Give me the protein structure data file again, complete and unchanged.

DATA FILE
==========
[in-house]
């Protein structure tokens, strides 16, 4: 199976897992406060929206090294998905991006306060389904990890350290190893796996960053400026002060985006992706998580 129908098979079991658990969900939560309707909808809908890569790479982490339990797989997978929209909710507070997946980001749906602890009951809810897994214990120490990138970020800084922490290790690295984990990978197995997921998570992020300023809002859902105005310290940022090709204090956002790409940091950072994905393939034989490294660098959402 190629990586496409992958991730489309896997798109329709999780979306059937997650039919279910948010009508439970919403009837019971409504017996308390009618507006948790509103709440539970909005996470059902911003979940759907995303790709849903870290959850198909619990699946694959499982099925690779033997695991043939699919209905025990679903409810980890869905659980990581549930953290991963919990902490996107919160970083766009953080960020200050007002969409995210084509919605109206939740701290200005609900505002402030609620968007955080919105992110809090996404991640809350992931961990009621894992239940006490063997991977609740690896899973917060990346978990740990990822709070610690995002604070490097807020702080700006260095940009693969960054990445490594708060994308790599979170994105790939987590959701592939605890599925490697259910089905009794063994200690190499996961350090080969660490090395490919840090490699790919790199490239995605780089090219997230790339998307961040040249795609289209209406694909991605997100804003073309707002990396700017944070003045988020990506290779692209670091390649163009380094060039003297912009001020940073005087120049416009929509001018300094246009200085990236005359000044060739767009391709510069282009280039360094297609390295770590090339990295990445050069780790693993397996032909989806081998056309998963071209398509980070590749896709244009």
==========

[in-house]
């Protein structure tokens, strides 16, 4: 199976897992406060929206090294998905991006306060389904990890350290190893796996960053400026002060985006992706998580 129908098979079991658990969900939560309707909808809908890569790479982490339990797989997978929209909710507070997946980001749906602890009951809810897994214990120490990138970020800084922490290790690295984990990978197995997921998570992020300023809002859902105005310290940022090709204090956002790409940091950072994905393939034989490294660098959402 190629990586496409992958991730489309896997798109329709999780979306059937997650039919279910948010009508439970919403009837019971409504017996308390009618507006948790509103709440539970909005996470059902911003979940759907995303790709849903870290959850198909619990699946694959499982099925690779033997695991043939699919209905025990679903409810980890869905659980990581549930953290991963919990902490996107919160970083766009953080960020200050007002969409995210084509919605109206939740701290200005609900505002402030609620968007955080919105992110809090996404991640809350992931961990009621894992239940006490063997991977609740690896899973917060990346978990740990990822709070610690995002604070490097807020702080700006260095940009693969960054990445490594708060994308790599979170994105790939987590959701592939605890599925490697259910089905009794063994200690190499996961350090080969660490090395490919840090490699790919790199490239995605780089090219997230790339998307961040040249795609289209209406694909991605997100804003073309707002990396700017944070003045988020990506290779692209670091390649163009380094060039003297912009001020940073005087120049416009929509001018300094246009200085990236005359000044060739767009391709510069282009280039360094297609390295770590090339990295990445050069780790693993397996032909989806081998056309998963071209398509980070590749896709244009």